In a first step, we analysed the antimicrobial activity of GSE and Fluorinol® to check the absence of bactericidal effects that may have an adverse impact on the oral ecosystem. Unlike previous studies which showed that amine fluoride had bactericidal activity (Rosin-Grget and Lincir 1995), Fluorinol® exhibited no effect against the six bacterial strains at the highest tested concentration of 10·2 mg ml−1, corresponding to 1500 ppm of fluoride, that is, the maximum concentration permissible in an over-the-counter product in the European Union. Perhaps, this difference between our results can be explained by the fact that most previous studies are clinical studies, and thus, the anticaries effects observed, related to a direct antibacterial activity against oral bacteria, would be actually consequence of many other mechanisms.
Concerning GSE, there is no restrictive concentration in the use of these polyphenolic extracts because they are natural raw materials used in food industry, beverage, health food and cosmetics and their lack of toxicity has been reported (Yamakoshi et al. 2002). The MIC values obtained for GSE were high (1000–4000 μg ml−1) compared with those of chlorhexidine (<0·5–15·6 μg ml−1) against the same oral bacteria (Furiga et al. 2008b). Compared with other polyphenolic extracts, these MIC values were similar to those previously obtained with Polygonum cuspidatum extract (Song et al. 2006) and Nidus vespae extract (Xiao et al. 2007), and much higher than those obtained with seeds and skin of wine grape extracts (Toukairin et al. 1991).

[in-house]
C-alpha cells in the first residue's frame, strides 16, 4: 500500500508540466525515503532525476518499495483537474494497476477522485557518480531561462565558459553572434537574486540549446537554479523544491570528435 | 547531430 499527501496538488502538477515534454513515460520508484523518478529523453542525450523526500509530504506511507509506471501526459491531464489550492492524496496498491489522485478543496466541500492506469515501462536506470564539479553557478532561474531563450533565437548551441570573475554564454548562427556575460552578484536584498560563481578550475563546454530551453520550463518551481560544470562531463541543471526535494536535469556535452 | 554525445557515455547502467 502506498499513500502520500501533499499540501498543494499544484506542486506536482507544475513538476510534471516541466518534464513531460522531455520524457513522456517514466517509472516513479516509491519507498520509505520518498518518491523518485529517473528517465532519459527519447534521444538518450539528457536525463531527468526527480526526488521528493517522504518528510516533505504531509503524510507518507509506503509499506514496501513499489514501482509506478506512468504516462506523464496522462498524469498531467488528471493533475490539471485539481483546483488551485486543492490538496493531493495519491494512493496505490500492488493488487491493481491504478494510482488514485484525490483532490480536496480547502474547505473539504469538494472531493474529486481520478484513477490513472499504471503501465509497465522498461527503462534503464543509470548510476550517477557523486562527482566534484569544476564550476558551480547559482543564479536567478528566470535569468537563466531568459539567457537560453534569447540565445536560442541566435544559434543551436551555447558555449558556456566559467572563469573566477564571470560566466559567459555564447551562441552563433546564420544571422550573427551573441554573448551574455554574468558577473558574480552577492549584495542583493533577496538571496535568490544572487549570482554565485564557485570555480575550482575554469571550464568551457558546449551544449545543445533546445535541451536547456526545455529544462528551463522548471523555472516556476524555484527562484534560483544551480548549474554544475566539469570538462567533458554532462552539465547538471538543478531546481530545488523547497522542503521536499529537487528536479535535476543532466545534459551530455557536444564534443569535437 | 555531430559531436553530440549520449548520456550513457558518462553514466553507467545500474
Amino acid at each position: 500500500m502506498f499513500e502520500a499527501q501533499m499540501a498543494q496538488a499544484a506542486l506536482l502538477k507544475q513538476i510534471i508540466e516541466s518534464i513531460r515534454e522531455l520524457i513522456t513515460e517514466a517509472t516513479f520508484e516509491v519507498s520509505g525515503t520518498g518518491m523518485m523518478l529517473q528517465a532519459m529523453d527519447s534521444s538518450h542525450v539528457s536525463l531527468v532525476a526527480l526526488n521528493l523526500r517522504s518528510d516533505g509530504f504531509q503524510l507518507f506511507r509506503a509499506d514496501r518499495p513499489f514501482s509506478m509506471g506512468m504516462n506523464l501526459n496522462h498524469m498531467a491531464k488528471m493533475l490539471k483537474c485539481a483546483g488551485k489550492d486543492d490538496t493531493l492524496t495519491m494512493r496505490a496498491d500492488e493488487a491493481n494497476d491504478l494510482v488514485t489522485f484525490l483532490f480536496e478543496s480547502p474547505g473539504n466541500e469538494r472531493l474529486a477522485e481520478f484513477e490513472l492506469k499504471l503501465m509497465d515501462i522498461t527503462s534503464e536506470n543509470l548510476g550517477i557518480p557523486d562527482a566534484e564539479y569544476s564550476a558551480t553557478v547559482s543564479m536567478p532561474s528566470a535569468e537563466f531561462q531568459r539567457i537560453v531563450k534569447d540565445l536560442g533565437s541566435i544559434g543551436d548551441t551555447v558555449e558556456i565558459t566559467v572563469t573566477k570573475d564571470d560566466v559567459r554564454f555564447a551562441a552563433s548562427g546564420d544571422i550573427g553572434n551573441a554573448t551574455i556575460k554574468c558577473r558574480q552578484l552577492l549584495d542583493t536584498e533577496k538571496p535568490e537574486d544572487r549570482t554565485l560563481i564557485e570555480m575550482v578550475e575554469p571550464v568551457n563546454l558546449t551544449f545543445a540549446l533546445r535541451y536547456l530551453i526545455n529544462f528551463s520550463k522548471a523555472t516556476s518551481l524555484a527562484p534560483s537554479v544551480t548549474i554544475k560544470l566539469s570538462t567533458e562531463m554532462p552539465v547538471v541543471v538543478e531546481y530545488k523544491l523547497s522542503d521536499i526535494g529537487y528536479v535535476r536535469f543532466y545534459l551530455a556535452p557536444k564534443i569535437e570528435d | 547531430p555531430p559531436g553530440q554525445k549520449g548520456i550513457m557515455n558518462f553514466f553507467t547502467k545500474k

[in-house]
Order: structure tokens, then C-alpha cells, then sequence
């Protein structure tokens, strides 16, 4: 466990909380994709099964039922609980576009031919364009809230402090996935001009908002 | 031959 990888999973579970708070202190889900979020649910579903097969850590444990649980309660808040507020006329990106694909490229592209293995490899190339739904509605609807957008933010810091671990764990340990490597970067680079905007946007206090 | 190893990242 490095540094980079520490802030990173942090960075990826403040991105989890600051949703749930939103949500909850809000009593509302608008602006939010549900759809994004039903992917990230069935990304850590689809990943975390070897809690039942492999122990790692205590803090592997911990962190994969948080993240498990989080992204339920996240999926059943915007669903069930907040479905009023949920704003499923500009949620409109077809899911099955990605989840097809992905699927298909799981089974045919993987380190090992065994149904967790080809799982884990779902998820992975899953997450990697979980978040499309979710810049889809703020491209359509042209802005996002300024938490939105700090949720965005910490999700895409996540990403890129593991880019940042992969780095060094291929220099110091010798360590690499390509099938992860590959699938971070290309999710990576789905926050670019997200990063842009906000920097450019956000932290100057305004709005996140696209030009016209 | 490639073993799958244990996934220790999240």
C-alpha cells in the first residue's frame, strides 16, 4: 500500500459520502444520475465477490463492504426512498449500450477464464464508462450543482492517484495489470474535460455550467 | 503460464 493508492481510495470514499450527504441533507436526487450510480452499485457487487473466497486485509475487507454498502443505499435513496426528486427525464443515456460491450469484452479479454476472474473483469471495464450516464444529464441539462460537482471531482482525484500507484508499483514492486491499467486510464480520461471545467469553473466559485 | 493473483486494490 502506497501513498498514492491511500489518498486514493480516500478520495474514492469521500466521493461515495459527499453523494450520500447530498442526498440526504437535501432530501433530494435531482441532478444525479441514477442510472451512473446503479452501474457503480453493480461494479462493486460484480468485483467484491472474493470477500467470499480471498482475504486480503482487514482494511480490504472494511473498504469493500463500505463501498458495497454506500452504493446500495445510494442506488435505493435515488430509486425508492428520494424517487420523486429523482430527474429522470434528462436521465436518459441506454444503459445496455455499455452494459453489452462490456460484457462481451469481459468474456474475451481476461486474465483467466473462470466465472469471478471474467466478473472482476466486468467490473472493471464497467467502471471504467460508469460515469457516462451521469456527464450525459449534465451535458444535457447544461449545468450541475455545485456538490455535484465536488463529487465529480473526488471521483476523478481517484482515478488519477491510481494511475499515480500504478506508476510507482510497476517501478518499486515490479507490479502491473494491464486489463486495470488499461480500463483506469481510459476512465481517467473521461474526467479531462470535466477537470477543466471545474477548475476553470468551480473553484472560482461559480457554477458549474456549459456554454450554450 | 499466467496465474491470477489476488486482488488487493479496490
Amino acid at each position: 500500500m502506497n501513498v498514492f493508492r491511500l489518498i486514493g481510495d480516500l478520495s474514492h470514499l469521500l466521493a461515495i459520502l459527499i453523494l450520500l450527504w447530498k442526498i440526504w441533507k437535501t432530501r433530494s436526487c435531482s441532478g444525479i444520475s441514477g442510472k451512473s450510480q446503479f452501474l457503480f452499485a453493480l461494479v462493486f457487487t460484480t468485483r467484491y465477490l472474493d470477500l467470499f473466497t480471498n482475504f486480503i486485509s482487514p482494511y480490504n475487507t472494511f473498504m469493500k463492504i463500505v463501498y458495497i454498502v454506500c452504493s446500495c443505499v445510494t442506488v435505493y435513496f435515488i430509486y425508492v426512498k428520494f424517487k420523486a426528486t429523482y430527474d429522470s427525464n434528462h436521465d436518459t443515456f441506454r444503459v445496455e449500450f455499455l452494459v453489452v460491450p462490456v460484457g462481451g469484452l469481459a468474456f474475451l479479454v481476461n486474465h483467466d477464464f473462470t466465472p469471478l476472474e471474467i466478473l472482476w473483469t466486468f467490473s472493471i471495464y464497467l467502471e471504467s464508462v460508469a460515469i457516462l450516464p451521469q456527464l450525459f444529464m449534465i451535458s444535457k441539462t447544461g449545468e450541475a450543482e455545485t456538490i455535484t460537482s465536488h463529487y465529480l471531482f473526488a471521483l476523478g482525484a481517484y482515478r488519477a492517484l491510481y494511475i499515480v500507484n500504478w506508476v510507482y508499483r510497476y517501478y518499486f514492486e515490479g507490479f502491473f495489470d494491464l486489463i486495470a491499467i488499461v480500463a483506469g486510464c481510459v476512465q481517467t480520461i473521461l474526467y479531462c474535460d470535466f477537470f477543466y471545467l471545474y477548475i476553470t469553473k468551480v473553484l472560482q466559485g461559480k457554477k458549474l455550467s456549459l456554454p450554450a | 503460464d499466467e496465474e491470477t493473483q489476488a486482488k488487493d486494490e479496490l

The antiplaque effect of GSE and Fluorinol®, and their combination, was then tested on a multispecies biofilm. This step is needed to evaluate potential antiplaque molecules because bacteria within a biofilm possess different properties than planktonic bacteria, including an increased protection against antimicrobial agents (Leung et al. 2005). The two compounds tested alone showed a significant inhibition of the biofilm formation. As previously described, the most successful concentration for GSE is 2000 μg ml−1 and higher concentrations in this extract led to a fall of its effectiveness, principally caused by its poor dissolution in water (Furiga et al. 2009). The inhibitory effects of Fluorinol® on biofilm formation were dose-dependent, and the optimum antibiofilm activity was obtained at the permissible concentration of 10·2 mg ml−1. In addition, CLSM observation of biofilm treated with Fluorinol® showed a low level of cell damages with only a few visible dead cells, confirming that this compound exerts its antibiofilm activity by other mechanisms than just a direct antibacterial effect. The combination of these two compounds led to a synergistic effect on biofilm formation with an inhibition >3 log10 on streptococci, Actinomyces and Porphyromonas, for the most effective combination of 2000 μg ml−1 of GSE and 10·2 mg ml−1 of Fluorinol®.